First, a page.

Just how good will the Toronto Raptors be with Kawhi Leonard? That question is loaded with uncertainty given Leonard’s still unknown health status and motivation level in Toronto. He reportedly has a desire to play in Los Angeles, and the Boston Celtics will be a powerful force in the Eastern Conference next season.
But make no mistake: If Leonard is locked in and returns to his 2016-17 form, the Raptors should project as favorites to make the Finals and be a legitimate threat to challenge the Golden State Warriors.
Let’s look at the best-case scenario for this team.
Swapping out DeRozan for Leonard
The Raptors brought in Leonard in exchange for a package that included leading scorer and franchise player DeMar DeRozan. DeRozan has been chosen to the All-NBA team in each of the past two seasons, including a second-team nod last year that corresponded with his eighth-place finish in MVP voting. However, there are reasons to believe that DeRozan’s accolades actually outpace his on-court impact.
While DeRozan has been Toronto’s leading scorer in each of the past five seasons, the Raptors have actually outscored their opponents by a larger margin with him on the bench.
DeRozan’s on/off net rating
|Season||Net rating on||Net rating off||Difference|
This doesn’t necessarily mean that the Raptors are better without DeRozan, but it does suggest that he isn’t the one driving team success the way his accolades suggest. If we look closer at the performance of the Raptors’ offense and defense with and without DeRozan over the past three years, we get a clearer view of his impact:
DeRozan’s offensive and defensive impact
|Season||ORTG ON||DRTG ON||ORTG off||DRTG off|
While Toronto’s offense performed slightly better with DeRozan on the court, the defense has been significantly more effective with DeRozan on the bench over that span. And there’s reason to believe that difference is more attributable to DeRozan’s defensive abilities than just the strength of the Raptors’ bench and quality of lineups faced.
ESPN’s real plus-minus (RPM) — which estimates on-court impact by adjusting for the quality of teammates and opponents — shows that Raptors point guard Kyle Lowry has actually been noticeably more impactful over the past three years, while DeRozan largely gives up his positive offensive contributions on the defensive end.
Lowry and DeRozan RPM (and rank)
|2015-16:||6.82 (7)||-0.14 (157)|
|2016-17||5.88 (10)||0.17 (137|
|2017-18||5.18 (9)||1.66 (67)|
DeRozan improved last season on both ends of the court but was still far behind Lowry in terms of on-court impact. So while the Raptors’ offense could miss some of DeRozan’s contributions, their defense should be significantly better without him, especially with Lowry still on the team.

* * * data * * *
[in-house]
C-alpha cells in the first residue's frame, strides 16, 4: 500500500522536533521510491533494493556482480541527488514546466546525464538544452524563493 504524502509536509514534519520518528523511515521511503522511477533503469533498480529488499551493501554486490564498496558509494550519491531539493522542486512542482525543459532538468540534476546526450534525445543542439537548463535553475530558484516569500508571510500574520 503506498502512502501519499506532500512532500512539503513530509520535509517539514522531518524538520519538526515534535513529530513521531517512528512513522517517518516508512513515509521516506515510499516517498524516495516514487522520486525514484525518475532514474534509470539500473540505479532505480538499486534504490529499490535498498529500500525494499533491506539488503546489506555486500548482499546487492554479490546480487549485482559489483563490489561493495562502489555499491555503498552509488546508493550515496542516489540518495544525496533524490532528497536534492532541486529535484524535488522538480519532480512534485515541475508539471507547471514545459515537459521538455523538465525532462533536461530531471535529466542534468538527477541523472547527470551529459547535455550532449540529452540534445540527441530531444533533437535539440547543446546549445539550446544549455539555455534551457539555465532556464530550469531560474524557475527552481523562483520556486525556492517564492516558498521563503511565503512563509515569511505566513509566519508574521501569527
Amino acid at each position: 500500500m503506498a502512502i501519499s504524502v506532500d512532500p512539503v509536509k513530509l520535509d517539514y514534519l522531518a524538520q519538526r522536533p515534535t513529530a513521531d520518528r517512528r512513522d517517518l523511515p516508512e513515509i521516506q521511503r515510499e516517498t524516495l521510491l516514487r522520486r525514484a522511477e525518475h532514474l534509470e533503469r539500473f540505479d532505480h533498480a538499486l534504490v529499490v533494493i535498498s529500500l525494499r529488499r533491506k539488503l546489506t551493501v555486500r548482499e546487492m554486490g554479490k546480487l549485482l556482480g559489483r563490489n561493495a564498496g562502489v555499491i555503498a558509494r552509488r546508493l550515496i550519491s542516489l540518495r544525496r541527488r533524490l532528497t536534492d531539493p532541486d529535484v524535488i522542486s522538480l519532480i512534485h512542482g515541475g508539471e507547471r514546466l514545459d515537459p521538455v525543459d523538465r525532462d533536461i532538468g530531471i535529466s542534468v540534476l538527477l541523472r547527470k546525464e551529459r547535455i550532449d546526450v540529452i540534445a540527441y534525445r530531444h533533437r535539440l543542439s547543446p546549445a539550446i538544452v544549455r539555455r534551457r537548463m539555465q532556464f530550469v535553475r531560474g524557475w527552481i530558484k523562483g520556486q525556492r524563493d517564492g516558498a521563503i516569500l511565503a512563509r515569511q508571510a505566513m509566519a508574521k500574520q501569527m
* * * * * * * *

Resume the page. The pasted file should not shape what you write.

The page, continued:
The Kawhi boost
Leonard was named All-NBA first team in 2015-16 and 2016-17 while finishing top-3 in MVP voting in both seasons. He also won NBA Defensive Player of the Year in 2014-15 and 2015-16.
RPM backs up those accolades:
Leonard’s on-court impact
Leonard has consistently produced strong offensive and defensive impact — among the very best in the league. If Leonard returns to form with his unparalleled defense and mostly efficient offensive attack, he and Lowry could give the Raptors two players ranking in the top 10 in RPM league-wide. Over the past three seasons, only the Warriors (Stephen Curry and Draymond Green, twice), Houston Rockets (James Harden and Chris Paul in 2017-18) and Oklahoma City Thunder (Russell Westbrook and Kevin Durant in 2015-16) have had teammates rank among the top 10 in RPM in the same season.
How will that look on the court? We know Leonard can shut down opponents. A lineup featuring Lowry, Danny Green, OG Anunoby, Pascal Siakam and a healthy Leonard is probably the favorite for the most terrifying defensive unit in the NBA. So let’s compare DeRozan and Leonard offensively.
On average, Leonard in 2016-17 and DeRozan in 2017-18 took the same number of shots per game (17.7) with almost the same number of free throw attempts (7.0 for DeRozan, 7.2 for Leonard) in similar minutes (33.9 MPG for DeRozan, 33.4 MPG for Leonard). Leonard scored more efficiently from every distance, making 52.9 percent of his 2s (vs. DeRozan’s 49.3 percent), 38 percent of his 3s (vs. DeRozan’s 31.2 percent) and 88.0 percent of his free throws (vs. DeRozan’s 82.5 percent).
Leonard has more reliable shooting range, and his physicality also makes him more of a threat at the rim. He draws more defensive attention than DeRozan even without the ball in his hands, which should allow Lowry and the other Raptors creators more space and opportunity to produce.
The Raptors were 59-23 with a scoring margin of plus-7.8 points last season, both marks right behind the Rockets and ahead of the Warriors at the top of the NBA. If all goes well following this trade, they should significantly upgrade their on-court production on both ends of the floor. With Leonard, their best player is now proven in the playoffs and a legitimate MVP-level performer, which should help the Raptors avoid their typical postseason malaise.
The Warriors are still the front-runners. The Celtics are essentially adding Kyrie Irving and Gordon Hayward to a team that was one win away from the Finals. The Rockets remain loaded — we just saw Houston put Golden State on the ropes with strong defense and efficient, methodical offense.
But if the Raptors get the full Kawhi experience, they are absolutely contenders to do the same and challenge all of those teams for the title.